Response to a Pedometer-Mediated, Web-Based Physical Activity Intervention in Veterans with Chronic Obstructive Pulmonary Disease (COPD) Depends on Baseline Depression

Christine Perndorfer, MA, MS

VA Boston Healthcare System – Clinical Psychology Intern
Perndorfer_Christine poster

Scientific Abstract

Background: Among individuals with COPD, physical activity (PA) is critical for maintaining physical functioning. However, depression is a known barrier to PA. This study examined whether baseline depression symptoms moderated response to a pedometer-mediated, web-based PA intervention.

Methods: This secondary analysis included three cohorts of Veterans (N = 375) with COPD and measures of depression symptoms (Beck Depression Inventory-II [BDI-II]) and daily step counts at baseline (Time 1) and 3 months (Time 2). In two cohorts (Cohort 2 and 3), participants were randomly assigned to the same web-based, pedometer-mediated PA intervention (n=111) or usual care (UC; n=101). The intervention consisted of a pedometer plus a website that provided goal setting, feedback, motivational messages, educational content, and social support. Participants in Cohort 1 (n=163) participated in an observational study and were considered to be part of UC. Linear regression tested the moderating effect of depression symptoms on the association between group assignment and change in daily step count at Time 2 controlling for age, forced expiratory volume in first second percent predicted, body mass index, and season.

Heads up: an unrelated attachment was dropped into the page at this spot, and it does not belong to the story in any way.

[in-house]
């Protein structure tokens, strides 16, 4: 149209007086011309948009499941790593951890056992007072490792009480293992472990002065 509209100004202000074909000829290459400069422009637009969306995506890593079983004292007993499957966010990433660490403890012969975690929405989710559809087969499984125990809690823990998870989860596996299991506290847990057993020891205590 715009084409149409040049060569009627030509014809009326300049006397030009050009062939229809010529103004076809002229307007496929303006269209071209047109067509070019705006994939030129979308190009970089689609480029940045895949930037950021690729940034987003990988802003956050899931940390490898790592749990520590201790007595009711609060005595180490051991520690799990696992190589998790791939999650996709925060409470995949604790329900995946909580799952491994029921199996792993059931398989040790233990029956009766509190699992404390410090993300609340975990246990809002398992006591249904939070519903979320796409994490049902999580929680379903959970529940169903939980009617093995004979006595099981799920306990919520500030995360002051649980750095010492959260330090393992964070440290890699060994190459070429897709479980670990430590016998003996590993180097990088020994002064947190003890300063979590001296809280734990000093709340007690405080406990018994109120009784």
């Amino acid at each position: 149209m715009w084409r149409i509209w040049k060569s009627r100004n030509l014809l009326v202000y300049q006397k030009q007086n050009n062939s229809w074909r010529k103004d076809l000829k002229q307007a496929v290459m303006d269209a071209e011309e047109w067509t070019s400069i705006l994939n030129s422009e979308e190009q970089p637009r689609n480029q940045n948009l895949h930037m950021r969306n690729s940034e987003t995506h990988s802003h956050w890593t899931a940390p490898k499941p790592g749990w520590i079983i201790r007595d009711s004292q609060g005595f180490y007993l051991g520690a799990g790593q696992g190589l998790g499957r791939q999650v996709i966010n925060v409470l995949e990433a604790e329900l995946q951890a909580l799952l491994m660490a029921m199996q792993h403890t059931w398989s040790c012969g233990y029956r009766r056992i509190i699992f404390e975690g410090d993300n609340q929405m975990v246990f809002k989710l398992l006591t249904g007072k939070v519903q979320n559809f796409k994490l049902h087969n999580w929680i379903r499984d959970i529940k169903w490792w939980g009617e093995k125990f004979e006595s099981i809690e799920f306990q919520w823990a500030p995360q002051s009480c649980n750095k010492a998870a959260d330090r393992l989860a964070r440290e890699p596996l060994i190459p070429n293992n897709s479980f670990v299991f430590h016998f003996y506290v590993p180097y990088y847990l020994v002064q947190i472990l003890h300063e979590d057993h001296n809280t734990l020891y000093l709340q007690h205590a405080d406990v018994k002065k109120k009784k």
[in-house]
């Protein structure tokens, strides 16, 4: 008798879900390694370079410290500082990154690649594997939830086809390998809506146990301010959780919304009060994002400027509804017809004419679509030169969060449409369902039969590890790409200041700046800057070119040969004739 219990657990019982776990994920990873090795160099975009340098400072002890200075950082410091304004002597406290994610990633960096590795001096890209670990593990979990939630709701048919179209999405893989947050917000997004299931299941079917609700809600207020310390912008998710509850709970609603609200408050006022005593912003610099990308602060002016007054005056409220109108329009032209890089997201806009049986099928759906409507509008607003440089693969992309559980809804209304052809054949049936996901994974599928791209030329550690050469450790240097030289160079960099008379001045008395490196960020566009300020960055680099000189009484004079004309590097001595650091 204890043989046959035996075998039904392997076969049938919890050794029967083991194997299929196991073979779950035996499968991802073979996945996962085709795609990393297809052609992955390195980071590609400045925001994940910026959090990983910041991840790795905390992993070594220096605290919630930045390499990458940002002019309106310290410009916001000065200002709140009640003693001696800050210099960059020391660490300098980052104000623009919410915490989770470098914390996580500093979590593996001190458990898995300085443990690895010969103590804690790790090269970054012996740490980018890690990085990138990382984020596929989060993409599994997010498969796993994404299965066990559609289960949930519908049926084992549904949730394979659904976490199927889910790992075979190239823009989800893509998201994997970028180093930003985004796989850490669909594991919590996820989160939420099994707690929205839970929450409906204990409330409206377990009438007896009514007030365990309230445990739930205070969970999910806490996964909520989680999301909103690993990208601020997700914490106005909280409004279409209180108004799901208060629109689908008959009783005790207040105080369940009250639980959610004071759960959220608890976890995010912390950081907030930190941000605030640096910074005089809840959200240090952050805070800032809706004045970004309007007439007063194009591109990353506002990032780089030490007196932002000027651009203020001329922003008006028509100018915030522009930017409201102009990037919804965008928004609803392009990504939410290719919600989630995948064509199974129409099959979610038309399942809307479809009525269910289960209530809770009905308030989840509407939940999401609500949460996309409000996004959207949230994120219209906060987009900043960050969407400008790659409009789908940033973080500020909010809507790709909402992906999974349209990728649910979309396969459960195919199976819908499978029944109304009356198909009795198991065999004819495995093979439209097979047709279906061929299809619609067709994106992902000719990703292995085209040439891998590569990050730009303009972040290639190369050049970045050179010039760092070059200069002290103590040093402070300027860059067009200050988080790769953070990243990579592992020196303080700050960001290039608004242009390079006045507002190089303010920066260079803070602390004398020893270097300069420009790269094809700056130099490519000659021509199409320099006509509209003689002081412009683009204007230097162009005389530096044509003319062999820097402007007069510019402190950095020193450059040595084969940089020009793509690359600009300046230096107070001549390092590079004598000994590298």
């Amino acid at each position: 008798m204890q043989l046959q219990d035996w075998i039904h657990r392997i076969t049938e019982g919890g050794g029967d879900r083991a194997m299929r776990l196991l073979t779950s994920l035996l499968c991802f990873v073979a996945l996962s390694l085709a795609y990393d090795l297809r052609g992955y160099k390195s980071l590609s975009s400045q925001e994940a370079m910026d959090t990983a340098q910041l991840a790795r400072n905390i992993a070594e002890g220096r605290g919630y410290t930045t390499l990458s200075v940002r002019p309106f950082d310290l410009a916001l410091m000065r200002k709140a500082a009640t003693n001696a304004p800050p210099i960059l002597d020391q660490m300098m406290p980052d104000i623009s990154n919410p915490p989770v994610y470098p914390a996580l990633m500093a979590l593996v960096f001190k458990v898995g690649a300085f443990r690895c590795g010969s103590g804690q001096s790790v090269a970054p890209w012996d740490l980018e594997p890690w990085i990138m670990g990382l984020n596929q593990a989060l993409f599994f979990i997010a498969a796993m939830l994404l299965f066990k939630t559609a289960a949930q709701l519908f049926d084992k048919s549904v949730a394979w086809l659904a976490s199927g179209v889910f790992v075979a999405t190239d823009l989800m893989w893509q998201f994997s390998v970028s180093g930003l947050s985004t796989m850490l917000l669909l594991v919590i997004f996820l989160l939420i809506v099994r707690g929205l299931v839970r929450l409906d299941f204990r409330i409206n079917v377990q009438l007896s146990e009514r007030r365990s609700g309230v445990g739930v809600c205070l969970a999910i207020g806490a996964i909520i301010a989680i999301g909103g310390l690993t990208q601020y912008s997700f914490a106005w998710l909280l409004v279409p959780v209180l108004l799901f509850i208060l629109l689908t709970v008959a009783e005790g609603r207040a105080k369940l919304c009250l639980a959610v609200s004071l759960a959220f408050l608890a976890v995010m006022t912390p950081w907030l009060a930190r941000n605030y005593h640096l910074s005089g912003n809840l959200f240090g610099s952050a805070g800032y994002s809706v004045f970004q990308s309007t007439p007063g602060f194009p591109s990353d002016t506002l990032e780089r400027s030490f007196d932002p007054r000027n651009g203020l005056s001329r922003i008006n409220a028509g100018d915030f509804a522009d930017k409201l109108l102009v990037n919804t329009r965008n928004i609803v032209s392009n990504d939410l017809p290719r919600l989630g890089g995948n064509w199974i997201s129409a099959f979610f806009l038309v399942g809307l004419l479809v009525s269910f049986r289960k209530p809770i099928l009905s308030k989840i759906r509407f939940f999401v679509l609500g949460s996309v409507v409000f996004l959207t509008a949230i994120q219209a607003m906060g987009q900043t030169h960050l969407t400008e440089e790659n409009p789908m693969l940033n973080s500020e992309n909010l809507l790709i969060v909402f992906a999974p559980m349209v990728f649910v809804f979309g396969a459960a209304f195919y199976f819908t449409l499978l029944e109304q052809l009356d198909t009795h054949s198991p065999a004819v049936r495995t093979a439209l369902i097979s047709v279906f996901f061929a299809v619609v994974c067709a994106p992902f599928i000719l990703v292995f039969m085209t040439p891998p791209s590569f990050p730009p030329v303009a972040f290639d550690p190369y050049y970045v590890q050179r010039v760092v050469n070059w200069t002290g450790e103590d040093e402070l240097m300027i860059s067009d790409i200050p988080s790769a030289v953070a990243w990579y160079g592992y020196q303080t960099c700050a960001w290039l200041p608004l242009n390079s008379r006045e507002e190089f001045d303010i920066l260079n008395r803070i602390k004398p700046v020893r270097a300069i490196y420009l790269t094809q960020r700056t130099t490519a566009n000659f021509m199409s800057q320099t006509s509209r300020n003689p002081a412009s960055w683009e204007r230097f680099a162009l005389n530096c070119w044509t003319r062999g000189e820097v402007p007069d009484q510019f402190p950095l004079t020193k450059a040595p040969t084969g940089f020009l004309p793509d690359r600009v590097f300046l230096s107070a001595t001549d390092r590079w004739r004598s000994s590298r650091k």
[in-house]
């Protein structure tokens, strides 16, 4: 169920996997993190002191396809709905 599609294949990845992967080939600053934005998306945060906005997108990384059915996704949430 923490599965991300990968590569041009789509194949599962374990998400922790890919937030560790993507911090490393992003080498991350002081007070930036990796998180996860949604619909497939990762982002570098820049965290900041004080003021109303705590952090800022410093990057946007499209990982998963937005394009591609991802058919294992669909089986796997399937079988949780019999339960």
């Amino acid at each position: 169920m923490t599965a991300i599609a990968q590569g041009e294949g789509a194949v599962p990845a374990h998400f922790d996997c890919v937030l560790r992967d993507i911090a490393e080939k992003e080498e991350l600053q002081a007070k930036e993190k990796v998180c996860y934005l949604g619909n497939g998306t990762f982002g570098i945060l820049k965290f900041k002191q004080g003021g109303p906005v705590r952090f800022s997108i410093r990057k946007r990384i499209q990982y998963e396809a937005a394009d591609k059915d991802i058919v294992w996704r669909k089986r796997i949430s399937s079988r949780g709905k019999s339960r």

Results: The following predicted less change in daily step count at Time 2: greater baseline daily step count, participating in the summer or fall vs. the winter, and greater baseline depression symptoms. There was a significant interaction between baseline depression symptoms and randomization group predicting change in daily step count. We evaluated the difference in Time 2 daily step count between the intervention and UC groups when BDI-II score was at the mean ± 1 SD. When BDI-II scores were at the mean or 1 SD below, there was a significant association between the intervention group and Time 2 daily step count. When BDI-II scores were 1 SD above the mean, the association between the intervention group and Time 2 daily step count was no longer significant.

Conclusions: Future research should examine the mechanisms by which depression impacts response to PA promotion in COPD and tailor PA interventions to address low PA and significant depression symptoms.

Live Zoom Session – March 9th

research Areas


Christine Perndorfer, MS, MA, Patricia Bamonti, PhD, Stephanie A. Robinson, PhD, Maria Mongiardo, MPH, Marilyn L. Moy, MD, MSc

Principal Investigator

Marilyn Moy, MD, MSc